Building Trust for Global Collaboration

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By Kyla Nicholson, CHRP

Business travel is often perceived as glamorous by those people that don’t have to do it. After a few trips where you get off the plane, jet lagged, proceed directly into a full day meetings and follow this with a late night keeping up with the home office workload, the glamour quickly wears off.

Globalization has increased the need to collaborate across geographic distances, while advancements in technology have enabled us to communicate with people great distances away in increasingly efficient and budget-friendly ways. And while weary business travelers and budget-conscious management may make a case for working globally virtually, research by Mark Mortensen and Tsedel Beyene at the MIT Sloan School of Management confirms what many of us may have intuitively felt to be true, that  in-person, on-site interactions are critical to fostering successful global collaborations.

In Firsthand Experience & the Subsequent Role of Reflected Knowledge in Cultivating Trust in Global Collaboration, Mortensen and Beyene used 47 semi-structured interviews and 140 survey responses at a global chemical company to demonstrate that firsthand experience on-site was critical to building trust between geographically dispersed work teams by allowing the person who is traveling to understand the cultural and workplace context, and interpersonal dynamics in which their coworkers do business. Such direct knowledge facilitates relationship building, shifts the focus away from differences and toward the similarities between sites, enables increased understanding and more realistic expectations regarding behaviours, and ultimately builds interpersonal relationships facilitating ongoing working relationships.

The value of reflected knowledge was another study finding. While direct knowledge focuses on the traveler’s direct knowledge of the other and their environment, reflected knowledge allows the person who is traveling to understand how their site and its interactions are perceived by the site they are visiting. Such knowledge facilitates adaptations to communications and behaviours to reduce misunderstandings.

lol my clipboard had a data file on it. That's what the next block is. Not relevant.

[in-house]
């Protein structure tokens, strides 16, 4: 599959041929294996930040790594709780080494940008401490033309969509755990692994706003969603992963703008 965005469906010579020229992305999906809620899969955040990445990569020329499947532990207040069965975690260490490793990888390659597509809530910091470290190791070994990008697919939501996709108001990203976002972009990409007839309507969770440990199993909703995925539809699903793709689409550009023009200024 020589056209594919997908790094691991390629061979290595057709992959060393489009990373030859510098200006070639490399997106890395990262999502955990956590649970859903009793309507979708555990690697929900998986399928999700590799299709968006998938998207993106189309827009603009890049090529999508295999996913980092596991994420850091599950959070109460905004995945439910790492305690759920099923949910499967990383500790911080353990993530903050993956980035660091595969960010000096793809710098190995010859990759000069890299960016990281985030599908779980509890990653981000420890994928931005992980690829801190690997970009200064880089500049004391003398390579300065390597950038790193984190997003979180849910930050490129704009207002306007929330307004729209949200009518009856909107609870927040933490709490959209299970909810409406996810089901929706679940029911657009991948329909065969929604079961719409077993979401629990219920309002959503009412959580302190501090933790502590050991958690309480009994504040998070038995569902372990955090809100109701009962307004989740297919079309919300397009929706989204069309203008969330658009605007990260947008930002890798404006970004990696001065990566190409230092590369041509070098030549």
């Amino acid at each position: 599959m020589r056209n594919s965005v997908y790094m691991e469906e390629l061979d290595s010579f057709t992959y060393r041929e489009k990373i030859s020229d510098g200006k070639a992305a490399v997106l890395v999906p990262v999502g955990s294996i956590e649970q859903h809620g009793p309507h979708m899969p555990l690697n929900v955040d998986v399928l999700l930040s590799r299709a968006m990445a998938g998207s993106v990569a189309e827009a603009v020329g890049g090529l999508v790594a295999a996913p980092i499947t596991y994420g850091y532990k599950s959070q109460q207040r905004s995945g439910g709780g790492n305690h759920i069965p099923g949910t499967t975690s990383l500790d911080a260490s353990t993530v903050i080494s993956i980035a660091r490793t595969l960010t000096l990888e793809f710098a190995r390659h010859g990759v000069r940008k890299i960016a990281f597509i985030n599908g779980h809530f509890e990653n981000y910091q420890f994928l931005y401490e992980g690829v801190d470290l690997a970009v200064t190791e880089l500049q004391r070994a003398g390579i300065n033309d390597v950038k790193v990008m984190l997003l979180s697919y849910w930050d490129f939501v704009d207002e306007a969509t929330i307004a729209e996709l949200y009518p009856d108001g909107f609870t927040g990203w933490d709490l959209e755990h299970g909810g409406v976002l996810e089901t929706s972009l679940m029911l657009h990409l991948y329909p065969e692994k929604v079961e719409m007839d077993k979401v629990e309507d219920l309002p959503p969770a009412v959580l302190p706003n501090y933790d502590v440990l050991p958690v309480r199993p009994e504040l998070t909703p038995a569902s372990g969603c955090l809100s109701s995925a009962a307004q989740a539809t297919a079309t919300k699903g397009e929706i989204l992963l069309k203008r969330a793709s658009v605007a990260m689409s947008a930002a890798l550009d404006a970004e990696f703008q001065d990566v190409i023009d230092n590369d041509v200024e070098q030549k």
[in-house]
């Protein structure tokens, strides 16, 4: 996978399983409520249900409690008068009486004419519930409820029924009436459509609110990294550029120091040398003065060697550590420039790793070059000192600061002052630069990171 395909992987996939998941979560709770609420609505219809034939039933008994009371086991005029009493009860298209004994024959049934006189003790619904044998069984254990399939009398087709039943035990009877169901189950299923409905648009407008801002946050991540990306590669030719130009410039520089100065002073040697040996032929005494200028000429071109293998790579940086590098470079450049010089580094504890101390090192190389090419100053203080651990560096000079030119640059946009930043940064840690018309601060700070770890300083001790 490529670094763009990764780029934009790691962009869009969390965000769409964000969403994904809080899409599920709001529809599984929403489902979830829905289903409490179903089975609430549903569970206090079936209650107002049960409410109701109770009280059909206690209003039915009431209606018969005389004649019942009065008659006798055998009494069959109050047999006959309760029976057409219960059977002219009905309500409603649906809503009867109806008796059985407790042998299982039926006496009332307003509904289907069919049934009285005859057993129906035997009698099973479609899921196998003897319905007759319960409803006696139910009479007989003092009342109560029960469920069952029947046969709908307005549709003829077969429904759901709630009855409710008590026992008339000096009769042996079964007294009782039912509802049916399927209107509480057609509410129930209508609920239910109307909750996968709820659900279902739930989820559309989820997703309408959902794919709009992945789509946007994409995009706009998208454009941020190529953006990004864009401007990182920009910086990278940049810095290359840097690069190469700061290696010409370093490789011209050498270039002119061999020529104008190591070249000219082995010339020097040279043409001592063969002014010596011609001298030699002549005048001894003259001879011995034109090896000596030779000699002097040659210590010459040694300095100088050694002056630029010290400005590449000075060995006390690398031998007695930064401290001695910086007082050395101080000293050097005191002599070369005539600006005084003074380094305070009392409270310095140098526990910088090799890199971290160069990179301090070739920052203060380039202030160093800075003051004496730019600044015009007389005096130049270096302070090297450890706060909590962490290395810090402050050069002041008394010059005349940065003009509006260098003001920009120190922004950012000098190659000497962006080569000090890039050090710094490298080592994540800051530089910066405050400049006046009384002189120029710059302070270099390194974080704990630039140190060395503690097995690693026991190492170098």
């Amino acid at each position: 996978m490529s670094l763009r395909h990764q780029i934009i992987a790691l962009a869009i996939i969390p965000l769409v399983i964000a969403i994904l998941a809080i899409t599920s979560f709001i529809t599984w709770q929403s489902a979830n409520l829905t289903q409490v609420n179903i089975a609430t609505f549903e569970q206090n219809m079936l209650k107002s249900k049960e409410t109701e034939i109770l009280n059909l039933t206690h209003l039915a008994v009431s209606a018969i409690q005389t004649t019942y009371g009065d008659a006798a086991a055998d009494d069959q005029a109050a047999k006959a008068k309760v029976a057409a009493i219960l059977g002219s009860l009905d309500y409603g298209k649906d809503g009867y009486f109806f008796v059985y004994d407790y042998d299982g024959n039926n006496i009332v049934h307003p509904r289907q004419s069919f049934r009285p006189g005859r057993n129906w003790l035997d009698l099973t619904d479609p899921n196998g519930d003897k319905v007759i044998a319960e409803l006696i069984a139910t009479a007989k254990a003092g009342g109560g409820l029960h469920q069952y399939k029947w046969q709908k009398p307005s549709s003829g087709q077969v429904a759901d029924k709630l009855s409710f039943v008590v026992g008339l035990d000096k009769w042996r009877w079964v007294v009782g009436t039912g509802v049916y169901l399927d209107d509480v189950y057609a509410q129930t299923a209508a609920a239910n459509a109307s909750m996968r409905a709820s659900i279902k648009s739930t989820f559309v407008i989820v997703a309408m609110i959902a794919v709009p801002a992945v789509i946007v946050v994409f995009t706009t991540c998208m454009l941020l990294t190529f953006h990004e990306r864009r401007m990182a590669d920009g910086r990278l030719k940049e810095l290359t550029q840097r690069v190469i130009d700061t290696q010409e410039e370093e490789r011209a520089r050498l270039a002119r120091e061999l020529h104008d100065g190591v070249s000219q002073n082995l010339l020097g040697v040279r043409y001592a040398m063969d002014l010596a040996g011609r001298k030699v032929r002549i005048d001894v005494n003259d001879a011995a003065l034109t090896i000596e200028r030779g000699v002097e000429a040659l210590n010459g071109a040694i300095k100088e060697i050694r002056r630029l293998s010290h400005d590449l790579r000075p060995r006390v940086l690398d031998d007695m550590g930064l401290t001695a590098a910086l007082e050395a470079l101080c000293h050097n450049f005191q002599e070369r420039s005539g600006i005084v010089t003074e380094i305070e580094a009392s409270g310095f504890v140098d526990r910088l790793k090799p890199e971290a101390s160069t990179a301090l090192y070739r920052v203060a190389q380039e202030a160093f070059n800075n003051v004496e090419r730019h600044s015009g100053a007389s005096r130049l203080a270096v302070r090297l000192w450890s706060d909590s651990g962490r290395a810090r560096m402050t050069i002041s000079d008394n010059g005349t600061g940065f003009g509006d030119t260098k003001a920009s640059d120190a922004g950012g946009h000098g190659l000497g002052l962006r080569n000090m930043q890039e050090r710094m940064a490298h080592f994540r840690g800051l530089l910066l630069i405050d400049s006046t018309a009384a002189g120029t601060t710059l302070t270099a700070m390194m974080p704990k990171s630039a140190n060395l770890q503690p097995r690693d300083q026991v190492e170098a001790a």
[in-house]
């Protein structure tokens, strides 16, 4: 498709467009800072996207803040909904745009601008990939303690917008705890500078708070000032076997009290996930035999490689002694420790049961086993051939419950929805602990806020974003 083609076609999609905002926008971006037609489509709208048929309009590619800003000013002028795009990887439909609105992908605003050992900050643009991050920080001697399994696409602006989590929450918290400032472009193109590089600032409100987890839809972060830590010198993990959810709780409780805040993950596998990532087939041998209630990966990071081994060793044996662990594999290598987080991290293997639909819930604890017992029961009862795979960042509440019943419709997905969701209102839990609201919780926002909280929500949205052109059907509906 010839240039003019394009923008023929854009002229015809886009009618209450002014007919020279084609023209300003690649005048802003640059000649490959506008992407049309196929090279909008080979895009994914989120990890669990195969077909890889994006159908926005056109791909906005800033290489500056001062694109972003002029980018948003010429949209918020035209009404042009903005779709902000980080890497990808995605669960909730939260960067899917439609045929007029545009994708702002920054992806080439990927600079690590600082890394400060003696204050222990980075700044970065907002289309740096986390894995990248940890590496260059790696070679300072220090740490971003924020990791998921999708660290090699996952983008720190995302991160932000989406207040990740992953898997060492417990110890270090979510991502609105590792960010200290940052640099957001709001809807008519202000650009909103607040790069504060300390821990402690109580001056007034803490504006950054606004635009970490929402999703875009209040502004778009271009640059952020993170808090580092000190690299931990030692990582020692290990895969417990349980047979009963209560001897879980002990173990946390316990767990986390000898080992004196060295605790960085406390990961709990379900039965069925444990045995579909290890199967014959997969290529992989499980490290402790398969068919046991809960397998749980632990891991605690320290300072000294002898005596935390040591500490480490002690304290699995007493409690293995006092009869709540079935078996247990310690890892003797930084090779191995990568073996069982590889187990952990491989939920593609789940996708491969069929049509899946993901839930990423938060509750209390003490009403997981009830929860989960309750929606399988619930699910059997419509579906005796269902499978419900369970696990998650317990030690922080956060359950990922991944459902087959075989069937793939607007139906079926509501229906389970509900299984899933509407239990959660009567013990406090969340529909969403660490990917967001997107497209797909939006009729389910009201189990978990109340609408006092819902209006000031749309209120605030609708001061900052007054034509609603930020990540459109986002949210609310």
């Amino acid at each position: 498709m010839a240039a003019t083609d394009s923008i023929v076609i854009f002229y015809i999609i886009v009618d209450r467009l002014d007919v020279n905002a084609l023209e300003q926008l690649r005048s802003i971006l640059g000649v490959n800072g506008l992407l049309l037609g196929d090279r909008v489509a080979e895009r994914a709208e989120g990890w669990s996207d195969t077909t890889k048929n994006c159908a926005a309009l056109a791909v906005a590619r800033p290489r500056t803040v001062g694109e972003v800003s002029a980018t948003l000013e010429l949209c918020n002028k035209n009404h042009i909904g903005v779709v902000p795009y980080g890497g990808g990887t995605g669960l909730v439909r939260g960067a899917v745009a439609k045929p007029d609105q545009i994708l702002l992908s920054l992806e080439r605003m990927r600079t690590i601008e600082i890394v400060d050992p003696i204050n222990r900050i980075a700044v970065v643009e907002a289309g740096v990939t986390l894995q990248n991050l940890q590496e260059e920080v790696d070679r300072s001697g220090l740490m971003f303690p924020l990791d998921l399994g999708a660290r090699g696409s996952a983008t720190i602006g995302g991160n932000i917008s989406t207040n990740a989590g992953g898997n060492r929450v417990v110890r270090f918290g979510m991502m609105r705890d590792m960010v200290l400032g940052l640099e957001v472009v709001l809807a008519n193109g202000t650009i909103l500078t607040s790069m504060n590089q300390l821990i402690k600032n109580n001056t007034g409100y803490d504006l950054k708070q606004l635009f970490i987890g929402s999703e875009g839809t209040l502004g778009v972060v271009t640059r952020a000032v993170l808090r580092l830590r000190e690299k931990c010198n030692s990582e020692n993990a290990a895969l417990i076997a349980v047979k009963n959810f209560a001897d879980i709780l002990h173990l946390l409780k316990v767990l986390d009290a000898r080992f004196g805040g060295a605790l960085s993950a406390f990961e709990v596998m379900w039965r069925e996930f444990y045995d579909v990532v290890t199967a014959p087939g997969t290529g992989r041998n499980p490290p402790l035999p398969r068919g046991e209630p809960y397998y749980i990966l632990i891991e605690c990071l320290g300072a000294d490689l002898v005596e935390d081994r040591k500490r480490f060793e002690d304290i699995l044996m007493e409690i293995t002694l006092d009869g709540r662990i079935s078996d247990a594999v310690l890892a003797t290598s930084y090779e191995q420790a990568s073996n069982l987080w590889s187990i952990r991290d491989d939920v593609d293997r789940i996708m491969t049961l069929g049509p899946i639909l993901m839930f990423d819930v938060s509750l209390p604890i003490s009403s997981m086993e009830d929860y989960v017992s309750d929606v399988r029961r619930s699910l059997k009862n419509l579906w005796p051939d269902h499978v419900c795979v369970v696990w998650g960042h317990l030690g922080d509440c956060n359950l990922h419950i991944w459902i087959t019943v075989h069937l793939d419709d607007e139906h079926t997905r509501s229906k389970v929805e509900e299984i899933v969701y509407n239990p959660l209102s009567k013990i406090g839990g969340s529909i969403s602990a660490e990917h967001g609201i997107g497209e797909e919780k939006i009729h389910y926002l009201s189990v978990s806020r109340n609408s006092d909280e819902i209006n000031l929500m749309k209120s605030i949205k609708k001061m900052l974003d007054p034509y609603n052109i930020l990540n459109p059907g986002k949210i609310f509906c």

Overall, the impact of direct and reflected knowledge is increased trust and more effective global collaborations.

The findings of the study have clear implications for practice.

  • Consider expatriate assignments and/or longer term site visits as key to building direct and reflected knowledge.
  • Hold in-person meetings to kick off global collaborations.
  • Hold these meetings on-site.
  • Move the site location of in-person meetings that happen over the course of global collaborations.
  • Do not restrict site visits to meetings, include a tour of the facilities and opportunities to interact with colleagues.
  • While email is useful, consider visual/voice communications methods as essential to continuing to relationship build.
  • Consider in-person meetings at key sites a critical part of the onboarding process.
  • Encourage those who have visited other sites to share their experiences with their team in order to promote more collaborative practices.

While technology advancements may facilitate global collaboration, technology cannot replace the trust generated when people have the opportunity to build direct and reflected knowledge through in-person, on-site visits.

Kyla Nicholson, CHRP, is the manager of Professional Development at BC HRMA. Kyla is committed to providing high-quality learning opportunities that build the capabilities and the organizational impact of HR practitioners. She also sits on the editorial committee and writes for PeopleTalk Magazine.

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